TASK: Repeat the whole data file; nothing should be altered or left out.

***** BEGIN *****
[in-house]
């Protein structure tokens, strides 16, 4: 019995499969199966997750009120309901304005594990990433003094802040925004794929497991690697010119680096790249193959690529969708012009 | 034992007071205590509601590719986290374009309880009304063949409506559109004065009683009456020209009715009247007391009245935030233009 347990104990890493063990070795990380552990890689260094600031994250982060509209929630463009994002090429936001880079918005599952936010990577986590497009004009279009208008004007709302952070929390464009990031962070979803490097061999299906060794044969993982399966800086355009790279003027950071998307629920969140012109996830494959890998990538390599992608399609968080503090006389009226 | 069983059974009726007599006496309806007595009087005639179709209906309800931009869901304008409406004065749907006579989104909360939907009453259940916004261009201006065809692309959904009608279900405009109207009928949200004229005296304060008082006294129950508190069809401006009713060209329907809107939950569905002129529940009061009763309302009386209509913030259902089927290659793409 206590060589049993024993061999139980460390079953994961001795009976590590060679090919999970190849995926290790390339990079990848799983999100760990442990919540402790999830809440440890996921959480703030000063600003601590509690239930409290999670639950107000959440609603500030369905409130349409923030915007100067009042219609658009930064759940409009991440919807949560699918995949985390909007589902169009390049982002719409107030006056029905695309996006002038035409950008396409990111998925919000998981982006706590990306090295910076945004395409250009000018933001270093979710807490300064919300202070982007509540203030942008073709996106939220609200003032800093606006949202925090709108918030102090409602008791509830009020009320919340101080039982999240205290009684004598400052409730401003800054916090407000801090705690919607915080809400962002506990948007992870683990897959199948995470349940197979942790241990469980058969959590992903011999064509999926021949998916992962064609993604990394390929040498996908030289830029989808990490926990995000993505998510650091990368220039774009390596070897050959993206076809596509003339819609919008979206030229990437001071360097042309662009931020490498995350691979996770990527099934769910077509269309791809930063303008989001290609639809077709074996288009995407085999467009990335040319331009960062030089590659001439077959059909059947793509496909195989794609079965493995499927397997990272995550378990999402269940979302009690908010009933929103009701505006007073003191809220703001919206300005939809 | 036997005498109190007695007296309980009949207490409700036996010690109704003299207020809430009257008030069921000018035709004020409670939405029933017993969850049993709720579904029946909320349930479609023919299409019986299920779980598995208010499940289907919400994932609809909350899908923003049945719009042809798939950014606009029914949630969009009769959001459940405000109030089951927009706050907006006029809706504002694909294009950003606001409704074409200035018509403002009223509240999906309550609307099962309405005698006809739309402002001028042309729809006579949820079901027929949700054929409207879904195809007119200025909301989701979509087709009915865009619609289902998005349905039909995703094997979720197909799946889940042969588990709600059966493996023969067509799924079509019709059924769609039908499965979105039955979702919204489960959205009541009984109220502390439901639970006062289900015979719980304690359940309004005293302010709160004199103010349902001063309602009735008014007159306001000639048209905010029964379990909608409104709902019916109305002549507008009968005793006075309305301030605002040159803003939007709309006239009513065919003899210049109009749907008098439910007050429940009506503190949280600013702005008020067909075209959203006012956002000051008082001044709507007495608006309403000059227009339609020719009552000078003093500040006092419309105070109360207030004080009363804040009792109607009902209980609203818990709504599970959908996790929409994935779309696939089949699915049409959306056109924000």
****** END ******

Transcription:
[in-house]
């Protein structure tokens, strides 16, 4: 019995499969199966997750009120309901304005594990990433003094802040925004794929497991690697010119680096790249193959690529969708012009 | 034992007071205590509601590719986290374009309880009304063949409506559109004065009683009456020209009715009247007391009245935030233009 347990104990890493063990070795990380552990890689260094600031994250982060509209929630463009994002090429936001880079918005599952936010990577986590497009004009279009208008004007709302952070929390464009990031962070979803490097061999299906060794044969993982399966800086355009790279003027950071998307629920969140012109996830494959890998990538390599992608399609968080503090006389009226 | 069983059974009726007599006496309806007595009087005639179709209906309800931009869901304008409406004065749907006579989104909360939907009453259940916004261009201006065809692309959904009608279900405009109207009928949200004229005296304060008082006294129950508190069809401006009713060209329907809107939950569905002129529940009061009763309302009386209509913030259902089927290659793409 206590060589049993024993061999139980460390079953994961001795009976590590060679090919999970190849995926290790390339990079990848799983999100760990442990919540402790999830809440440890996921959480703030000063600003601590509690239930409290999670639950107000959440609603500030369905409130349409923030915007100067009042219609658009930064759940409009991440919807949560699918995949985390909007589902169009390049982002719409107030006056029905695309996006002038035409950008396409990111998925919000998981982006706590990306090295910076945004395409250009000018933001270093979710807490300064919300202070982007509540203030942008073709996106939220609200003032800093606006949202925090709108918030102090409602008791509830009020009320919340101080039982999240205290009684004598400052409730401003800054916090407000801090705690919607915080809400962002506990948007992870683990897959199948995470349940197979942790241990469980058969959590992903011999064509999926021949998916992962064609993604990394390929040498996908030289830029989808990490926990995000993505998510650091990368220039774009390596070897050959993206076809596509003339819609919008979206030229990437001071360097042309662009931020490498995350691979996770990527099934769910077509269309791809930063303008989001290609639809077709074996288009995407085999467009990335040319331009960062030089590659001439077959059909059947793509496909195989794609079965493995499927397997990272995550378990999402269940979302009690908010009933929103009701505006007073003191809220703001919206300005939809 | 036997005498109190007695007296309980009949207490409700036996010690109704003299207020809430009257008030069921000018035709004020409670939405029933017993969850049993709720579904029946909320349930479609023919299409019986299920779980598995208010499940289907919400994932609809909350899908923003049945719009042809798939950014606009029914949630969009009769959001459940405000109030089951927009706050907006006029809706504002694909294009950003606001409704074409200035018509403002009223509240999906309550609307099962309405005698006809739309402002001028042309729809006579949820079901027929949700054929409207879904195809007119200025909301989701979509087709009915865009619609289902998005349905039909995703094997979720197909799946889940042969588990709600059966493996023969067509799924079509019709059924769609039908499965979105039955979702919204489960959205009541009984109220502390439901639970006062289900015979719980304690359940309004005293302010709160004199103010349902001063309602009735008014007159306001000639048209905010029964379990909608409104709902019916109305002549507008009968005793006075309305301030605002040159803003939007709309006239009513065919003899210049109009749907008098439910007050429940009506503190949280600013702005008020067909075209959203006012956002000051008082001044709507007495608006309403000059227009339609020719009552000078003093500040006092419309105070109360207030004080009363804040009792109607009902209980609203818990709504599970959908996790929409994935779309696939089949699915049409959306056109924000």